Day 1: Arrive Paro
On arrival in Paro you will be picked up from Paro International Airport after clearing the immigration and customs formalities and transferred to your hotel in Paro for check-in. Flying into Paro is not just to connect Bhutan but also get to enjoy the breathtaking views of the Himalayan ranges, including Mt. Everest, Mt. Kanchenjunga and Mt. Gangkar Puensum. The rest of the day is at leisure to relax – so why not stroll in the great atmospheric Paro town for photography? Perhaps you’ll have time to capture images of the Paro valley from the Ta Dzong (ancient watch tower), which now houses the National Museum of Bhutan. Walk down to the Paro Dzong (also known as the Rinpung Dzong), built in 1644 by Zhabdrung Ngawang Namgyal. Tonight enjoy a welcome drink and dinner with BGT. Overnight in Paro.
Day 2: Paro – Bathpalathang Domestic Airport in Bumthang
Today take a short flight (35-minutes) from Paro International Airport to Bathpalathang Domestic Airport in Bumthang by ATR42-500. Drukair currently operates a single ATR42-500 and three A319-100s. The ATR 42-500 is used for domestic flights service and also flies to the nearby cities of Kathmandu, Kolkata, Guwahati, Gaya and Bagdogra. It is a 48-economy seater but takes a maximum of 22 passengers for domestic flights due to a short runway. On arrival you will be met by our representative and transferred to your hotel in Bumthang. The evening is at leisure to relax, enjoy explore the delightful surroundings of Bumthang valley at 2,600m. Overnight in Bumthang.
Day 3: Bumthang
Today enjoy a sightseeing tour in one of the most beautiful and rich spiritual valleys of Bhutan. Bumthang valley is wide, filled with green countryside, fast flowing mountain streams and snow-capped mountains. Guru Rinpoche (Padmasambhava), who introduced Buddhism to Bhutan in the late 8thcentury, is believed to have meditated in many local caves in the Bumthang valley.From the hotel you can walk to Jambay Lakhang, one of the oldest temples in Bhutan built in the 7thcentury by King Songtsen Gampo of Tibet (so full of history and mystery). Next, take a farm track along the valley floor and walk for 30 minutes to reach Kurjey Lakhang (the important seat of religious activities in Bumthang), a series of three large templesbuilt in 1652 and named after the body imprint of Guru Rinpoche who subdued a local demon. Walking down the temples you cross a bridge over the rushing Chamkhar Chu river and walk through paddy fieldsaround 20-minutes to Tamshing Lhakhang, the most important Nyingma temple in Bhutan, built in 1501 (16thcentury) by Terton Pema Lingpa (the founder of religious treasures). End your daywalking here from where your transport will meet you outside the temple. En route visit the Lhodrak Kharchhu Monastery, perched on the hill just above the town of Bumthang.Here the monks are busy with their prayers, chantings and the drums in the backdrop. Or opt for a visit to the Jakar Dzong (administrative seat of Bumthang).Overnight in Bumthang.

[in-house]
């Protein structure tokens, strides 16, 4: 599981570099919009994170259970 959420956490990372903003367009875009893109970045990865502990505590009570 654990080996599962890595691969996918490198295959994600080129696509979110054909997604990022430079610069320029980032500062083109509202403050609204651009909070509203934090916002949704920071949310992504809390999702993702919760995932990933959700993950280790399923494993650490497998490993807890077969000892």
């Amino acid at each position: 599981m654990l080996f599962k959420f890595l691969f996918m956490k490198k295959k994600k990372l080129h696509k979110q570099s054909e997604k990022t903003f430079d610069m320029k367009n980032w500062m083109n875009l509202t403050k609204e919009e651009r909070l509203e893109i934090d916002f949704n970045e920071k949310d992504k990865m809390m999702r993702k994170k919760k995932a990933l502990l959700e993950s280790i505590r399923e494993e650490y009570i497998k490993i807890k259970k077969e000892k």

Day 4: Ura Valley
After breakfast, take a scenic drive to the quaint Ura valley for photo shoot, passing through amazing mountain landscapes and several small villages. First we’ll visit the Mebar Tsho (flaming lake) located towards Tang village, where the renowned treasure reveller, Terton Pema Lingpa, discovered religious treasures from the lake in the late 15thcentury. Stop at Ura Shelthangla, where you will enjoy a magnificent view of the Bhutan’s highest peak, Mt Gangkar Puensum at 7,500m. Later, enjoy some sightseeing and visit a local temple in the Ura village. Travel to Trongsa through Nangar– Ura (32-km) bypass highway. Enjoy a visit to the Tower of Trongsa (Ta Dzong or ancient watchtower), theancestral home of the present Royal Family of Bhutan (where the Institutional Monarchy of Bhutan was born). The evening is at leisure to relax, explore and enjoy the idyllic atmosphere of the Trongsa town. Overnight in Trongsa.
Day 5:Trongsa – Gangtey
Today begin the day with your photo shoot at the majestic architectural masterpiece of Trongsa Dzong with a distinctive yellow roof. We visit the dzong and then continue to Gangtey (120-km) for about 4-5 hours via Pelela Pass at an altitude of 3,300m. The pass marks thephysical boundary between western and central Bhutanand takes you over the Black Mountains (now Jigme Singye Wangchuck National Park). It is not uncommon to encounter grazing yaks by the roadside along the highway.En route stop off at the Chendebji Chorten located below the road. Built in 18thcentury by lama Zhida, the temple resembles Kathmandu’s Boudhanath stupa in Nepal, with eyes painted at the four cardinal points. Along the way, stop to photograph the scenic, changing landscapes from the awe-inspiring mountains and lush vegetation. There are other charms in the glacial valley of Phobjikha including a picturesque Gangey Gonpa and some very traditional villages where potato farming is the main income for the locals.The evening is at leisure to relax and enjoy, we have allowed some time for this and also to explore the delightful surroundings of Gangtey in Phobjikha valley. Overnight in Gangtey.